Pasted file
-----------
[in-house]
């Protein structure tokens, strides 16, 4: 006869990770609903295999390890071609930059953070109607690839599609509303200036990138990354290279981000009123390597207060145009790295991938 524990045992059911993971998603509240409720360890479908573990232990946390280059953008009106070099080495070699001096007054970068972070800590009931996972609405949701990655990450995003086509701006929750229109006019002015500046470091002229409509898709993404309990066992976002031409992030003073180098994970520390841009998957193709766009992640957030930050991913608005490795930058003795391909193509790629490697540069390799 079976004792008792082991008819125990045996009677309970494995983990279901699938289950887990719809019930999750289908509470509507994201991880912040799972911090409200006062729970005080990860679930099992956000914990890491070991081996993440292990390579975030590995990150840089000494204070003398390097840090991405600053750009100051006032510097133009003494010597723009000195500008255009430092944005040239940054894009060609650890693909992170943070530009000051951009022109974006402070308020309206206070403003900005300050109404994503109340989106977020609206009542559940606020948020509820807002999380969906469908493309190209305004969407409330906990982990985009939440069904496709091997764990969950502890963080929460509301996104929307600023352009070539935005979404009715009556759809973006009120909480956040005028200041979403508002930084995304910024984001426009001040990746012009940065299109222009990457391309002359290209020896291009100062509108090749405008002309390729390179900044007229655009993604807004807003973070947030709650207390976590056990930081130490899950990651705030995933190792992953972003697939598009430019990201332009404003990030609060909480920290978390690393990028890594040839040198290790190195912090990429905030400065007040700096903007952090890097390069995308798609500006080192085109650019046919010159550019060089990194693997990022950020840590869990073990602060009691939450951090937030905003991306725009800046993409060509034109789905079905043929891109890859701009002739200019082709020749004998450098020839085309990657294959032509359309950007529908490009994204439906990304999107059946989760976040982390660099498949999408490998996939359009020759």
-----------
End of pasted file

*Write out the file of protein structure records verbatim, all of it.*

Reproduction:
[in-house]
């Protein structure tokens, strides 16, 4: 006869990770609903295999390890071609930059953070109607690839599609509303200036990138990354290279981000009123390597207060145009790295991938 524990045992059911993971998603509240409720360890479908573990232990946390280059953008009106070099080495070699001096007054970068972070800590009931996972609405949701990655990450995003086509701006929750229109006019002015500046470091002229409509898709993404309990066992976002031409992030003073180098994970520390841009998957193709766009992640957030930050991913608005490795930058003795391909193509790629490697540069390799 079976004792008792082991008819125990045996009677309970494995983990279901699938289950887990719809019930999750289908509470509507994201991880912040799972911090409200006062729970005080990860679930099992956000914990890491070991081996993440292990390579975030590995990150840089000494204070003398390097840090991405600053750009100051006032510097133009003494010597723009000195500008255009430092944005040239940054894009060609650890693909992170943070530009000051951009022109974006402070308020309206206070403003900005300050109404994503109340989106977020609206009542559940606020948020509820807002999380969906469908493309190209305004969407409330906990982990985009939440069904496709091997764990969950502890963080929460509301996104929307600023352009070539935005979404009715009556759809973006009120909480956040005028200041979403508002930084995304910024984001426009001040990746012009940065299109222009990457391309002359290209020896291009100062509108090749405008002309390729390179900044007229655009993604807004807003973070947030709650207390976590056990930081130490899950990651705030995933190792992953972003697939598009430019990201332009404003990030609060909480920290978390690393990028890594040839040198290790190195912090990429905030400065007040700096903007952090890097390069995308798609500006080192085109650019046919010159550019060089990194693997990022950020840590869990073990602060009691939450951090937030905003991306725009800046993409060509034109789905079905043929891109890859701009002739200019082709020749004998450098020839085309990657294959032509359309950007529908490009994204439906990304999107059946989760976040982390660099498949999408490998996939359009020759």